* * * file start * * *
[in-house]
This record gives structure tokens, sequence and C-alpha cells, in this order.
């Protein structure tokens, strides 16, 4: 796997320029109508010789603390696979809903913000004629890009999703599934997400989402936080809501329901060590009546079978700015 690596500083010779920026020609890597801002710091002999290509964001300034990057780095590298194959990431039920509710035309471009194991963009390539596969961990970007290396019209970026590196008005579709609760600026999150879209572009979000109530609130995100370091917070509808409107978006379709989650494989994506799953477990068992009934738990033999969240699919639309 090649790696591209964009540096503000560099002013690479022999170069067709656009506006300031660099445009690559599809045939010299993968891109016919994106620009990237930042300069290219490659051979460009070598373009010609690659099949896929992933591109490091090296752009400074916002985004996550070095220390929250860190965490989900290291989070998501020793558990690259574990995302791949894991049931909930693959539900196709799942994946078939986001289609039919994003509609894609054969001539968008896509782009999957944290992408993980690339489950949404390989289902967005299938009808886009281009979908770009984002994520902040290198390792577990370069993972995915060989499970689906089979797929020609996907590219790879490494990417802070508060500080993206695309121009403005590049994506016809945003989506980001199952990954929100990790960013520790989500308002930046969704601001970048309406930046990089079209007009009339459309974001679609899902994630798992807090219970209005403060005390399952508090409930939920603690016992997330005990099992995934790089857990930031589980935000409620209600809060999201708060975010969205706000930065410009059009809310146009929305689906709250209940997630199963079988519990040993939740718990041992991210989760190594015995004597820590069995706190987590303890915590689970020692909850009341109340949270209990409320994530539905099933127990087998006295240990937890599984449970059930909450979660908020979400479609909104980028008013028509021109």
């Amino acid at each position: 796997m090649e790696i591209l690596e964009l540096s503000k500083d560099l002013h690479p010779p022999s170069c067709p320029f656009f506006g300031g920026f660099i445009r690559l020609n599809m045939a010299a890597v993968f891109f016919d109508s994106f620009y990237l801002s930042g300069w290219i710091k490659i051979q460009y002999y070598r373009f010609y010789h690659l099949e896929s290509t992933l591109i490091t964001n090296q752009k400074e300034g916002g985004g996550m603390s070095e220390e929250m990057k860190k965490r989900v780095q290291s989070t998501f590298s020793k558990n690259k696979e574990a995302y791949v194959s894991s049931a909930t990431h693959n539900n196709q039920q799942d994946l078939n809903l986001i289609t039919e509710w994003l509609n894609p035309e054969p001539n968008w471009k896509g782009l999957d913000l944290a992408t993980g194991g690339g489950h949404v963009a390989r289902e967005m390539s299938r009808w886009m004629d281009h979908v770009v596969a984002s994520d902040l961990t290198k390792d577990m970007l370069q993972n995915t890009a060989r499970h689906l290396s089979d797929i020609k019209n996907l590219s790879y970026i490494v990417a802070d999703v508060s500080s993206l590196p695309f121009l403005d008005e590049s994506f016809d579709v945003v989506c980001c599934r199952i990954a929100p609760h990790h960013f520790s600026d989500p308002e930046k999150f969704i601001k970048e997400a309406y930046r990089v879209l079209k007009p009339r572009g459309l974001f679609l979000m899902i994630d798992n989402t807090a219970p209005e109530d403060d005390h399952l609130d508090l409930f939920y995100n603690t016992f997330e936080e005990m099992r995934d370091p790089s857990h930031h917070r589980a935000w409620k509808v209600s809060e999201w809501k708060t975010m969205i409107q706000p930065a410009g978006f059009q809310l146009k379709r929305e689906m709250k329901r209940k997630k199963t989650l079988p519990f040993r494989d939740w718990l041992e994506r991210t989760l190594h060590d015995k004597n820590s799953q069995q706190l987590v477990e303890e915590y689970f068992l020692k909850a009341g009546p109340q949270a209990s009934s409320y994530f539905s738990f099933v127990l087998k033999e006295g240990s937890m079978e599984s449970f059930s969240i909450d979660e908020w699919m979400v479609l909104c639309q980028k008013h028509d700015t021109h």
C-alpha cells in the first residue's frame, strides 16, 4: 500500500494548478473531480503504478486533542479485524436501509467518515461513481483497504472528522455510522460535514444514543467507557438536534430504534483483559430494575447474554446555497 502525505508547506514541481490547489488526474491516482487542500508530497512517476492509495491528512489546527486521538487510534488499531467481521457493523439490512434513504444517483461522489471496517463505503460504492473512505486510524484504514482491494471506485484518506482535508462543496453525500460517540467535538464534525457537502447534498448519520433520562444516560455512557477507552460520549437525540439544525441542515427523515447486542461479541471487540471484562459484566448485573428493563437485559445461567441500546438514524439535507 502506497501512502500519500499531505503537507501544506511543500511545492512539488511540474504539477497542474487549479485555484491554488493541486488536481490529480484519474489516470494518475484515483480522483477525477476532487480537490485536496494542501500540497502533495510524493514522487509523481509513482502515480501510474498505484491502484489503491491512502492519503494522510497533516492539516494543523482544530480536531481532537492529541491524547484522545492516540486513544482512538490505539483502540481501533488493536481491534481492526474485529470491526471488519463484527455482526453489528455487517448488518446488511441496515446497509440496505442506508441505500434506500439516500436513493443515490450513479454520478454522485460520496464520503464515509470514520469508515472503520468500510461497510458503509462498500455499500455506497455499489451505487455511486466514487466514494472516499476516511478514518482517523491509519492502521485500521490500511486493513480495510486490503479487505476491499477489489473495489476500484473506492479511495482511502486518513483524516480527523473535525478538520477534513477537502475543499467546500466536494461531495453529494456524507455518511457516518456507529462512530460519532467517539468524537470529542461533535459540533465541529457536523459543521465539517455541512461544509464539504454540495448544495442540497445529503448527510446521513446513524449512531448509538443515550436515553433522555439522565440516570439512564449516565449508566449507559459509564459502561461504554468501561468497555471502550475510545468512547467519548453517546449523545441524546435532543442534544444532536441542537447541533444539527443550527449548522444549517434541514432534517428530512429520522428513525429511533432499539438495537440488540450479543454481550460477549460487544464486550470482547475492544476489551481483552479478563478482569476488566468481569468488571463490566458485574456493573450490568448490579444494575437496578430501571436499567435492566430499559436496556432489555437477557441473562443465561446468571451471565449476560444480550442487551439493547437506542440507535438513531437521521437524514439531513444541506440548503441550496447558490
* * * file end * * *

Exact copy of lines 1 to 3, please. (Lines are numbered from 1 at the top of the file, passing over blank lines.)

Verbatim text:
[in-house]
This record gives structure tokens, sequence and C-alpha cells, in this order.
């Protein structure tokens, strides 16, 4: 796997320029109508010789603390696979809903913000004629890009999703599934997400989402936080809501329901060590009546079978700015 690596500083010779920026020609890597801002710091002999290509964001300034990057780095590298194959990431039920509710035309471009194991963009390539596969961990970007290396019209970026590196008005579709609760600026999150879209572009979000109530609130995100370091917070509808409107978006379709989650494989994506799953477990068992009934738990033999969240699919639309 090649790696591209964009540096503000560099002013690479022999170069067709656009506006300031660099445009690559599809045939010299993968891109016919994106620009990237930042300069290219490659051979460009070598373009010609690659099949896929992933591109490091090296752009400074916002985004996550070095220390929250860190965490989900290291989070998501020793558990690259574990995302791949894991049931909930693959539900196709799942994946078939986001289609039919994003509609894609054969001539968008896509782009999957944290992408993980690339489950949404390989289902967005299938009808886009281009979908770009984002994520902040290198390792577990370069993972995915060989499970689906089979797929020609996907590219790879490494990417802070508060500080993206695309121009403005590049994506016809945003989506980001199952990954929100990790960013520790989500308002930046969704601001970048309406930046990089079209007009009339459309974001679609899902994630798992807090219970209005403060005390399952508090409930939920603690016992997330005990099992995934790089857990930031589980935000409620209600809060999201708060975010969205706000930065410009059009809310146009929305689906709250209940997630199963079988519990040993939740718990041992991210989760190594015995004597820590069995706190987590303890915590689970020692909850009341109340949270209990409320994530539905099933127990087998006295240990937890599984449970059930909450979660908020979400479609909104980028008013028509021109």